Pfizer scientist warned execs about Zoloft and birth defects, lawyers say

Pfizer ($PFE) executives were warned by one of their own scientists about a potential link between the antidepressant med Zoloft and birth defects, accordingly to a newly surfaced document cited by Bloomberg.

The Pfizer drug safety official last year recommended changes to Zoloft's label warnings, while the company publicly maintained that Zoloft was not proven to cause congenital heart problems, the news service reports. The drugmaker is fighting more than 1,000 lawsuits alleging that Zoloft triggered heart abnormalities in infants born to women who used the drug while pregnant.

The lawsuits claim that Pfizer knew Zoloft could cause heart defects. The company prevailed in the first such lawsuit to go to trial. In April, a St. Louis jury nixed claims that Zoloft caused heart defects that required extensive surgeries to fix.

In addition to the drug-safety scientist's recommendation to executives, lawyers in the latest case put forth a 1998 report showing that company researchers found more than a dozen side-effect reports about birth defects, and concluded that Zoloft couldn't be ruled out as a cause, Bloomberg notes.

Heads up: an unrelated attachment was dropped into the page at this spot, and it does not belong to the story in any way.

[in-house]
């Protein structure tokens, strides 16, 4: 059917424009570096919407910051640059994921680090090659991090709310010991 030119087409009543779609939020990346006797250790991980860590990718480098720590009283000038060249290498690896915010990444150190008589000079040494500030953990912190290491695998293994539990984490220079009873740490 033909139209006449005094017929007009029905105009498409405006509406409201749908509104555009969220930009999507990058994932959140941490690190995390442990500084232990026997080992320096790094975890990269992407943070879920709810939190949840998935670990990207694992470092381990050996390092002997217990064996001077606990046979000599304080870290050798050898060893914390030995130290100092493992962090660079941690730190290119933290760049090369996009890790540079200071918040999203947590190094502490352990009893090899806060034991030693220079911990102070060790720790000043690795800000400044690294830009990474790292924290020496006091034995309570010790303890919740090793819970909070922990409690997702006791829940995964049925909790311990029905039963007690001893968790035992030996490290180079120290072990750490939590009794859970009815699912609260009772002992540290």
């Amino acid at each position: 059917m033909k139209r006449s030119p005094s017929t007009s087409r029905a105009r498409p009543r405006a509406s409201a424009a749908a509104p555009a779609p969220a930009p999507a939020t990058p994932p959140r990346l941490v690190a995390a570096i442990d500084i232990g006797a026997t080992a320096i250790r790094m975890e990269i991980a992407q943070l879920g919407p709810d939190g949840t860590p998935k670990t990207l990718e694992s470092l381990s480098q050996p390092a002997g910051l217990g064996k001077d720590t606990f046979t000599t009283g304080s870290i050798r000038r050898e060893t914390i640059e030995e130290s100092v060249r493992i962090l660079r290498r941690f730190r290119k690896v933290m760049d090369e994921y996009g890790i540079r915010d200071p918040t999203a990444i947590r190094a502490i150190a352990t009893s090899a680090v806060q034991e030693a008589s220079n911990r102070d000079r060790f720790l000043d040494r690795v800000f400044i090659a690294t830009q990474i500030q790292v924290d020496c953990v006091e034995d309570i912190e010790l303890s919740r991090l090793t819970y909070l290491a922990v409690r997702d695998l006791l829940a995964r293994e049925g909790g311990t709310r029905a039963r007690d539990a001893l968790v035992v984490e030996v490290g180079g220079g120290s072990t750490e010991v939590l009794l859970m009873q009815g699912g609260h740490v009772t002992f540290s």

Pfizer told the news service that the lawyers are misusing the internal documents, cherry-picking data from the company's review of adverse event reports. The plaintiffs also "ignored the conclusions of these reports that contradict their testimony," spokeswoman Christine Regan Lindenboom told Bloomberg.

Plus, recent regulatory filings offer more evidence that no credible link has been found between the drug and birth defects, Lindenboom said. The company has previously said that it has consistently updated the FDA about any safety issues associated with Zoloft, and that the drug's label already cautions against its use during pregnancy.

In 2010, GlaxoSmithKline ($GSK) paid more than $1 billion to settle hundreds of lawsuits alleging its antidepressant drug Paxil increased the risk of birth defects. Paxil and Zoloft are two drugs in the class of depression-fighters known as selective serotonin reuptake inhibitors, or SSRIs.

- read the Bloomberg story